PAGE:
One important effect of applying res judicata principles to the wrongful death action is that issue preclusion will prevent relitigation of those essential issues concerning liability actually litigated and determined in the earlier personal injury action [citing and quoting the predecessor of section 46(3)]. Among others, such issues determined in the personal injury action may include negligence or percentages of negligence under our comparative negligence statute. . . . These matters may not be relitigated by either party in the wrongful death action if determined as part of the prior judgment.
Performing the case-by-case analysis, and recognizing that under Continental Can Co. there is no hard and fast rule, we have reviewed the interests at stake in the first trial in this case. We see that the carriers were not trying a simple property damage subrogation suit as in Reardon. Damages had already been stipulated at $67,500 for the Colucci plaintiffs, and the other pending passenger suit had been the subject of settlement discussions in the $20,000 range. Therefore, even discounting the effect of the Opdyke suit, the attorneys in the Colucci matter knew that the trial would result in the apportionment of approximately $87,500.
We note further that all parties and witnesses testified and that the jury verdict finding James Opdyke responsible for 60% of the accident was not unreasonable in light of (1) Opdyke's having prior knowledge of the movement of heavy equipment in and out of the driveway yet rounding the curve at the speed limit possibly with his cruise control engaged and (2) with a usual 250 foot visibility obscured, Opdyke's taking no action to avoid the accident, but rather riding into the cloud of dust. Perhaps Hill, had he been trying the case, would have raised additional issues or convinced the jury that his client was responsible for 50% or less of the causative negligence, but this issue has been determined in a full trial in his client's name with substantial interests at stake. When we add all the factors, as suggested by the court in Continental Can Co., we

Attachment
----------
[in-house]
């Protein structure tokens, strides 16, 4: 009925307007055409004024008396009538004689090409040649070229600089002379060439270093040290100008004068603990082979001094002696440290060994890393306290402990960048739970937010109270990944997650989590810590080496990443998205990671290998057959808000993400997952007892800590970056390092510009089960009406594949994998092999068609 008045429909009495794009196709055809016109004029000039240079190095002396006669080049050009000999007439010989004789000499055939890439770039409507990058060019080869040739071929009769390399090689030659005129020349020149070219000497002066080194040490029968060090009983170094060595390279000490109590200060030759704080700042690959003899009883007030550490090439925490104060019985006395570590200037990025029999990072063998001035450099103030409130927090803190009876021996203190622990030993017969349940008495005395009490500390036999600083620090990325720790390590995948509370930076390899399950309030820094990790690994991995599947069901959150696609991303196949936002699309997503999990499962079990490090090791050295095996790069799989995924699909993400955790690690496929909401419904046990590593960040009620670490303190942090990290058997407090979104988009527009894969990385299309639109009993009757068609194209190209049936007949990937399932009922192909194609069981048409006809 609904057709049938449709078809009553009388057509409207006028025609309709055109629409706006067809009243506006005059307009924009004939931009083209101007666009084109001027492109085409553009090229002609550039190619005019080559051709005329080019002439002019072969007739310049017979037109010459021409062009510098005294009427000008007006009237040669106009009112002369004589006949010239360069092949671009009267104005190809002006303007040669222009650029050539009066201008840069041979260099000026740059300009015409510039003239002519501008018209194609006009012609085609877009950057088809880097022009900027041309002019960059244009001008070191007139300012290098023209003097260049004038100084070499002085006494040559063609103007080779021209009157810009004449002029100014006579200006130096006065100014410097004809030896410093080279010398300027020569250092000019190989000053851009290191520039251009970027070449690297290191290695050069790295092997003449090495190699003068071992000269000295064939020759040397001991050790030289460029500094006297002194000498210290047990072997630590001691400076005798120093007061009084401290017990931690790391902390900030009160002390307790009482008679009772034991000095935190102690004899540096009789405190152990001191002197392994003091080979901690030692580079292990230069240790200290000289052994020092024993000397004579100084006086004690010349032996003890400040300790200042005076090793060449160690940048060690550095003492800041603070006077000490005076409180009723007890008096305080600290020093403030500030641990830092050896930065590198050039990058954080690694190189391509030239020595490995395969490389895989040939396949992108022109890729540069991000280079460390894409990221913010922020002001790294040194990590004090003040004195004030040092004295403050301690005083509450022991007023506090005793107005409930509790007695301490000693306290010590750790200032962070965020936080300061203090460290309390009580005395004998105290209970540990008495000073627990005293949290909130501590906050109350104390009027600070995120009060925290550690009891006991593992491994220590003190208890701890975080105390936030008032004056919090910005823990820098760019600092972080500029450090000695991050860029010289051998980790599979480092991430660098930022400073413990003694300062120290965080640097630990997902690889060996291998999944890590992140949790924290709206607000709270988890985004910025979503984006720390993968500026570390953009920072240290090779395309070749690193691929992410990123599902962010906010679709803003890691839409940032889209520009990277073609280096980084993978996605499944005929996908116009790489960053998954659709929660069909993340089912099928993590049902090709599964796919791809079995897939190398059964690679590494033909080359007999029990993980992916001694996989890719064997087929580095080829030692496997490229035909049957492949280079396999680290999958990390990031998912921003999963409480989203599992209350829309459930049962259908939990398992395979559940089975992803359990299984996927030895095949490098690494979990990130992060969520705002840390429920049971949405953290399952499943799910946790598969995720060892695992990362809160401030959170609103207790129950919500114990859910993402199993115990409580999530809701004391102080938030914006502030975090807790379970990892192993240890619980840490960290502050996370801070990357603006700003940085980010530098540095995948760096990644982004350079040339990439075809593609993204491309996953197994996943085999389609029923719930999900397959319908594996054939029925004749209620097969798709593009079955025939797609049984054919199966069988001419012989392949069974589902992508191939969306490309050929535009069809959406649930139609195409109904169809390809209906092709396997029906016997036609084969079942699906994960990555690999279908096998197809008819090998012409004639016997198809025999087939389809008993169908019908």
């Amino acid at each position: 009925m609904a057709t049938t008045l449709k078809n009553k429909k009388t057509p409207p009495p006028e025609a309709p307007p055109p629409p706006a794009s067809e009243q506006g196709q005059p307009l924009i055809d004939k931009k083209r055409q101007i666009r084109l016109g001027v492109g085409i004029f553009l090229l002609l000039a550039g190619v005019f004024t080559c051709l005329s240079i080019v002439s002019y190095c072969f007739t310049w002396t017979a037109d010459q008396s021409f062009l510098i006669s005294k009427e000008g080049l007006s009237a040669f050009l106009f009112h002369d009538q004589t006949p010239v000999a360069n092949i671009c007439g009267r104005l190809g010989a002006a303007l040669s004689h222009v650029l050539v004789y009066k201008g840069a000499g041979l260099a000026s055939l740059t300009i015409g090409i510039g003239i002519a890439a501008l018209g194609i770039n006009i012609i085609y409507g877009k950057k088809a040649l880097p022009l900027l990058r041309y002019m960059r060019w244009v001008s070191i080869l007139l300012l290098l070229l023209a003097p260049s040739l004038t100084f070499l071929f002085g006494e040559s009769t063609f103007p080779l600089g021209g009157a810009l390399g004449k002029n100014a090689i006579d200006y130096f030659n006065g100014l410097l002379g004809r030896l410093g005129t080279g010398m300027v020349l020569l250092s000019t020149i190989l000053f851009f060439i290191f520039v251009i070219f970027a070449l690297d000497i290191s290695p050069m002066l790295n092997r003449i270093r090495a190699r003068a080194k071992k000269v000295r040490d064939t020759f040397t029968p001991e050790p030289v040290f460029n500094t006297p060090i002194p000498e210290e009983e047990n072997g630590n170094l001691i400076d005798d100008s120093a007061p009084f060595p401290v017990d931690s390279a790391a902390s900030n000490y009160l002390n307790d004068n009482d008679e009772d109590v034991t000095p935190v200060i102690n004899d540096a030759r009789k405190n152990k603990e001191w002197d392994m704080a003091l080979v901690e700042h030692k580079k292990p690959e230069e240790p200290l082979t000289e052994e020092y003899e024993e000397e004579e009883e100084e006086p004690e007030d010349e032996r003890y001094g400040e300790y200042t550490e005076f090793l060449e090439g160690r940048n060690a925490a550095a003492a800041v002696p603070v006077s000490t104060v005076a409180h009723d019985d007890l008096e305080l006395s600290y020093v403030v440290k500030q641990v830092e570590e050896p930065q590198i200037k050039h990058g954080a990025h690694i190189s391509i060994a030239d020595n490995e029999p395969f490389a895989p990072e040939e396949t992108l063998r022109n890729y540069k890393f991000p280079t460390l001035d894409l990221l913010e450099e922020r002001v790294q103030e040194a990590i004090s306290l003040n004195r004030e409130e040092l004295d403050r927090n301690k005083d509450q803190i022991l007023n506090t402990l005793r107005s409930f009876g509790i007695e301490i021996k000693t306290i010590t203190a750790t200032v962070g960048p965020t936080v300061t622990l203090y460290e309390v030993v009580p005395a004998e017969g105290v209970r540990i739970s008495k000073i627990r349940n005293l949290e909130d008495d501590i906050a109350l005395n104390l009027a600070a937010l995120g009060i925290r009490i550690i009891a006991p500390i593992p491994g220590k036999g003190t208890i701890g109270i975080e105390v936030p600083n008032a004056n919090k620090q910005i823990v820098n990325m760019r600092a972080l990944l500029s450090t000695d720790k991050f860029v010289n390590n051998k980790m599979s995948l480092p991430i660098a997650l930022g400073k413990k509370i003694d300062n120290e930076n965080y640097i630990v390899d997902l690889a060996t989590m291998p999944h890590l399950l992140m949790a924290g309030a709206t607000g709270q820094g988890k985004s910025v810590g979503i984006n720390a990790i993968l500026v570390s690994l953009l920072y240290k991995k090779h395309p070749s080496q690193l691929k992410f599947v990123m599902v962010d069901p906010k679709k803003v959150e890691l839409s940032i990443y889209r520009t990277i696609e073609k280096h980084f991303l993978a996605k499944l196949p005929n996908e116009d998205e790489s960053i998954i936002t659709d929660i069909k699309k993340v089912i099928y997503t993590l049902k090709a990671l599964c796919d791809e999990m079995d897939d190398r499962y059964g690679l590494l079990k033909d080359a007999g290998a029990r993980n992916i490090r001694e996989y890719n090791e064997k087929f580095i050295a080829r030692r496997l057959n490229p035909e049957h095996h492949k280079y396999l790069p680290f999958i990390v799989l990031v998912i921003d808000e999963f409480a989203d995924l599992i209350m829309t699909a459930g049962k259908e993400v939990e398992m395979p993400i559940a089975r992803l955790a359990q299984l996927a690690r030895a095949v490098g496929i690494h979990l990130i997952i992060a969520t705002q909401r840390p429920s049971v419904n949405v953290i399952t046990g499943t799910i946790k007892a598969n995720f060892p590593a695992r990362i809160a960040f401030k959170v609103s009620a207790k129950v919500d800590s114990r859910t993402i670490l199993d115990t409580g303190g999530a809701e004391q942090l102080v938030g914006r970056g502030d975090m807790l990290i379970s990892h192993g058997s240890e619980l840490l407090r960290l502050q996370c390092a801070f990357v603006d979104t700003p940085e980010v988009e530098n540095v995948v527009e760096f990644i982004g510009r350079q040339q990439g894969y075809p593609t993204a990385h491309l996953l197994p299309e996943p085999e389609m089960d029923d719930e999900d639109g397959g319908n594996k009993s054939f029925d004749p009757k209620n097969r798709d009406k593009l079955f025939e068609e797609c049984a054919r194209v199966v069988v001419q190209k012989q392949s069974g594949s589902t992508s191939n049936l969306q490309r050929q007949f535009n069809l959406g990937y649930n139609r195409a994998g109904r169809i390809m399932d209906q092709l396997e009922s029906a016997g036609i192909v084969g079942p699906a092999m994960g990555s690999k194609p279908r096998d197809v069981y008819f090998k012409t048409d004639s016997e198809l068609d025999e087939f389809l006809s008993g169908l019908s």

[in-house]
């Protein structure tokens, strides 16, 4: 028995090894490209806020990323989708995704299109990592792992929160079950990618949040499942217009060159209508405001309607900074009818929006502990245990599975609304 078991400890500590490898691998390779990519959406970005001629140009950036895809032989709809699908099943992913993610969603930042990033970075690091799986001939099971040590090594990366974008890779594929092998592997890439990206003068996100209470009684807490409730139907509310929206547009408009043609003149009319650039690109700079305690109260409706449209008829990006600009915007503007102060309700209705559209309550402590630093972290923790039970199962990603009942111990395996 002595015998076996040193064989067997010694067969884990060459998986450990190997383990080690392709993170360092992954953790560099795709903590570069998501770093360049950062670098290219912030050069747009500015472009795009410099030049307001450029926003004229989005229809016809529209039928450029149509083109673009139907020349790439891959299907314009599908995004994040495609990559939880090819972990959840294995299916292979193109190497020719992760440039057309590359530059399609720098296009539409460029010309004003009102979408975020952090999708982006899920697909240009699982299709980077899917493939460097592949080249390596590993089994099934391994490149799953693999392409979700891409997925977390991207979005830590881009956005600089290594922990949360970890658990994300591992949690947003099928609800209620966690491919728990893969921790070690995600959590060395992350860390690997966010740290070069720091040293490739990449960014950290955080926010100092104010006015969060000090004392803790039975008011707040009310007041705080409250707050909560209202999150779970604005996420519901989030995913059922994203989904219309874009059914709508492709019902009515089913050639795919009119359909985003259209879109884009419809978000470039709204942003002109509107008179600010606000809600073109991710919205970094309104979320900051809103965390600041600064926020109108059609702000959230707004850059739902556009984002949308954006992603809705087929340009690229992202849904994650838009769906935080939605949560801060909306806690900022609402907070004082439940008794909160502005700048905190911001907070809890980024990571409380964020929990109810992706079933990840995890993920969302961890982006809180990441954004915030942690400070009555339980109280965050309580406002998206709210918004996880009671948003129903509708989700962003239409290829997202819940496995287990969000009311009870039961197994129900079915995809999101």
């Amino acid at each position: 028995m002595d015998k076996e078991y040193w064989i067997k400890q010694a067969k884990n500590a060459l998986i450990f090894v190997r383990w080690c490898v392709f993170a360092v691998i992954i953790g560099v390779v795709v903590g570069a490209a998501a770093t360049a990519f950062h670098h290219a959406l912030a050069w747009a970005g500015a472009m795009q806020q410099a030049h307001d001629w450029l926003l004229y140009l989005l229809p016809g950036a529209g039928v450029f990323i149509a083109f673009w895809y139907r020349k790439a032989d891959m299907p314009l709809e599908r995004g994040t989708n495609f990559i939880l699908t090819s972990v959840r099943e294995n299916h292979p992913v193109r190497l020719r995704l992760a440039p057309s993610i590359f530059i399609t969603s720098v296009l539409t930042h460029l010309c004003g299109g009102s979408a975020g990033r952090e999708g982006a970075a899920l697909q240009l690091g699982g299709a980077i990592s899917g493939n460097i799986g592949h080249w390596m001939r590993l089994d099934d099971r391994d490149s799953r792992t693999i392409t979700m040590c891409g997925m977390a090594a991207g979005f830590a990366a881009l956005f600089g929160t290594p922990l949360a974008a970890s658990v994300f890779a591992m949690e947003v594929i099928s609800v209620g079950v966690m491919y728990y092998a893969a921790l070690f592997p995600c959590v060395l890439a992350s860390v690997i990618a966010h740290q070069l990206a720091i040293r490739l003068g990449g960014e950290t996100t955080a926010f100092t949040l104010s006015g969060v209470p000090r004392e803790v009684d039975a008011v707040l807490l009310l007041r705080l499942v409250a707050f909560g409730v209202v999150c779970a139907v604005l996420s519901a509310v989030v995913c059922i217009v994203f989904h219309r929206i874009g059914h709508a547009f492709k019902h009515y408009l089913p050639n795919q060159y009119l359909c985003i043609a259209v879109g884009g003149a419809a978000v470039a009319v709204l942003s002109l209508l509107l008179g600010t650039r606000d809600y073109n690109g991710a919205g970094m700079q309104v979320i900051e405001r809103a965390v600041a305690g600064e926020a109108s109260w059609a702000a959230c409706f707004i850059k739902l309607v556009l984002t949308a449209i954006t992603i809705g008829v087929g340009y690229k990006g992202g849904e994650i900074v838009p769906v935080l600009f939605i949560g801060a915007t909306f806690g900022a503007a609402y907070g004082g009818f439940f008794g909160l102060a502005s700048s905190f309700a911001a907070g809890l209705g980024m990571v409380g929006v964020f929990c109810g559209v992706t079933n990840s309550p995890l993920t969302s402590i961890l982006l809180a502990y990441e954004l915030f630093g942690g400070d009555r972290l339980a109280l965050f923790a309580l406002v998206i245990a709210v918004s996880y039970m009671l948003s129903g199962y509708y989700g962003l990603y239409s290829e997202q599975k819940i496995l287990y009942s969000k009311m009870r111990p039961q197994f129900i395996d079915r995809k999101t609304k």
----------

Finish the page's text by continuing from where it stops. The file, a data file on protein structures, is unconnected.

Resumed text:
[194 NJSuper Page 518]
conclude that the Opdykes are barred by the Colucci judgment. Even if we were to consider the Colucci judgment as one in which the carrier's interest alone had been adjudicated, under the sound reasoning in Continental Can Co. incorporating the standards from both Desmond and Reardon, we would find the issue of Opdyke's negligence to have been fully and fairly adjudicated in the Colucci suit.
On the direct appeal in the Colucci suit the Opdykes contend that it was error for the trial judge to have omitted the ultimate outcome charge. We do not agree that there was any violation of the principles established in Roman v. Mitchell, 82 N.J. 336, 345-347 (1980), in the trial judge's failure to give an ultimate outcome charge. The judge was presiding at a trial where there was no issue of the plaintiff passenger's negligence.*fn3 Therefore, there was no affirmative claim by Opdyke that would have justified the ultimate outcome charge, and we see no authorization or direction in Roman v. Mitchell that would justify an ultimate outcome charge concerning matters collateral to the issue before the court. As was noted earlier, Continental Can Co. establishes the principle that the collateral estoppel or res judicata effect of a decision is a matter of law to be determined by a judge in the second proceeding after weighing the appropriate factors bearing upon the issue. There is no need to confuse a jury with an attenuated charge on this subject.
Since we have determined that there was no error in the charge as given, we affirm the judgment in the Colucci matter. Since we also have determined that the Assignment Judge properly applied the doctrine of collateral estoppel granting
[194 NJSuper Page 519]
summary judgment in favor of the defendants in the Opdyke case, we also affirm that order.*fn4